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Report: New ice-dating technology gives insight on past climate

AL JAZEERA: Scientists have successfully dated 120,000-year-old Antarctic ice using a new method called radiometric krypton dating. The technique will allow them to study ice that is more than one million years old, which will reveal important details about the planet’s ancient climate cycles, according to a report released Monday.

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Court: U.S. must release memo on targeted killings

AL JAZEERA: A federal appeals court ordered the U.S. Department of Justice Monday to turn over key portions of a memorandum justifying the government's targeted killing of people, including Americans, who are linked to terrorism.

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Boy Scouts revoke charter for Seattle troop over gay scoutmaster

AL JAZEERA: A Boy Scout troop in Seattle announced on Monday that its charter had been revoked after its church sponsor refused to fire the troop’s scout leader because of his sexual orientation. The Boy Scouts of America (BSA) withdrew the membership of Scoutmaster Geoff McGrath, 49, in March after he revealed to an NBC News reporter that he was gay.

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Justice Department plans clemency for 'thousands' of drug offenders

AL JAZEERA: The Obama administration expects thousands of federal drug prisoners to petition for leniency after it announces new criteria for clemency later this week, Attorney General Eric Holder said on Monday, sending the strongest signal yet that the government is serious about what could be the largest sentencing reprieve since the Vietnam War.

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Is India on the cusp of a gender revolution?

AL JAZEERA: In late March, Raveela Gangula rallied a dozen women to stop a drunken man from savagely beating his wife in Muthangi, a village in the southern Indian state of Andhra Pradesh. Although they restrained him and called the police, he was released that evening without charges.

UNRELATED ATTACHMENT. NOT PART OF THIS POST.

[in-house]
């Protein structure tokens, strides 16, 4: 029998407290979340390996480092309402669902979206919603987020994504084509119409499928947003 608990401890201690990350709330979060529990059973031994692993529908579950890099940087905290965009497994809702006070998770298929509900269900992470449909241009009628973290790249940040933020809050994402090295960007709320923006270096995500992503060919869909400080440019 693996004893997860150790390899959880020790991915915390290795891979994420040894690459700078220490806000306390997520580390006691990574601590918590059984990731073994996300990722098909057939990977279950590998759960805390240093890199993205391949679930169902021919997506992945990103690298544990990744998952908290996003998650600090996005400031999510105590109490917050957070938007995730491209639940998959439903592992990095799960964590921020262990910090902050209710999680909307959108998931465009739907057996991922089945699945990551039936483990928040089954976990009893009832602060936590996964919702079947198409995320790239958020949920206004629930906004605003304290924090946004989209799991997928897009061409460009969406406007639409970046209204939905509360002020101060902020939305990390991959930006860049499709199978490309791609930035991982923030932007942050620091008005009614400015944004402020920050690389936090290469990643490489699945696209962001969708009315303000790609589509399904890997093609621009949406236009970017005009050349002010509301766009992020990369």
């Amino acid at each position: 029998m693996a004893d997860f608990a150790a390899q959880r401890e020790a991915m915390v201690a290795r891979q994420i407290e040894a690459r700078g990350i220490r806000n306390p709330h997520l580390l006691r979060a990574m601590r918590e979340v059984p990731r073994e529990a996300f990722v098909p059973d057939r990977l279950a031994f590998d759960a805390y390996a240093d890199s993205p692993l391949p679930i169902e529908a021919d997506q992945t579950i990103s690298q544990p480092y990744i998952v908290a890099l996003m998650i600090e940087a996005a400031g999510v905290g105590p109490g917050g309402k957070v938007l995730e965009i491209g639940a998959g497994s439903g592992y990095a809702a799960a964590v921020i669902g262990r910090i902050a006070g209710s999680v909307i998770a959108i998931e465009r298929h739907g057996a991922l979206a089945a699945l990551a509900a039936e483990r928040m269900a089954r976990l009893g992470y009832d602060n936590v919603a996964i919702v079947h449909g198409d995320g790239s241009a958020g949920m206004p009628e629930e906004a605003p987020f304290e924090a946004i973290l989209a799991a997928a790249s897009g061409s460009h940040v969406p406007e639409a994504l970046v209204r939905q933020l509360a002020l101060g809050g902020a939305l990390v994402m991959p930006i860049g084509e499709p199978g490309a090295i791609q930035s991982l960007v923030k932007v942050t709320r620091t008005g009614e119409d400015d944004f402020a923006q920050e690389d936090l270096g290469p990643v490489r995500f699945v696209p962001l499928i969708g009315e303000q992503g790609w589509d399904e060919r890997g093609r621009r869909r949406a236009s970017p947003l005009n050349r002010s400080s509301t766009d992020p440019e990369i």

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Revealed: Biologists discover longest mammal migration in lower 48

AL JAZEERA: A new study finds that Wyoming's Red Desert mule deer trek 300 miles each year. En route, they leap over and wriggle under 100 fences, dash across five highways and scale 11,000-foot mountains.

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First sign of South Korea ferry disaster was call from a frightened boy

REUTERS: The first distress call from a sinking South Korean ferry was made by a boy with a shaking voice, three minutes after the vessel made its fateful last turn. He called the emergency 119 number which put him through to the fire service, which in turn forwarded him to the coastguard two minutes later. That was followed by about 20 other calls from children on board the ship to the emergency number, a fire service officer told Reuters.

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Exclusive: U.S. force in Afghanistan may be cut to less than 10,000 troops

REUTERS: The number of U.S. troops in Afghanistan may drop well below 10,000 - the minimum demanded by the U.S. military to train Afghan forces - as the longest war in American history winds down, Obama administration officials briefed on the matter say. Since Afghanistan's general election on April 5, White House, State Department and Pentagon officials have resumed discussions on how many American troops should remain after the current U.S.-led coalition ends its mission this year.

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Netflix plans price raise as streaming subscribers grow

REUTERS: Video streaming service Netflix Inc said it intends to raise its subscription price for new customers by $1 or $2 a month to help the company buy more movies and TV shows and improve service for its 48 million global subscribers.

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GM seeks court protection against ignition lawsuits

REUTERS: General Motors Co filed a motion in a U.S. bankruptcy court to enforce a bar on lawsuits related to ignition defects in cars sold before its 2009 bankruptcy as it fights a class action lawsuit that seeks to set aside the restriction. The plaintiffs also filed a class action lawsuit on Monday, seeking an order declaring that GM cannot use the bankruptcy protection to absolve itself from liabilities.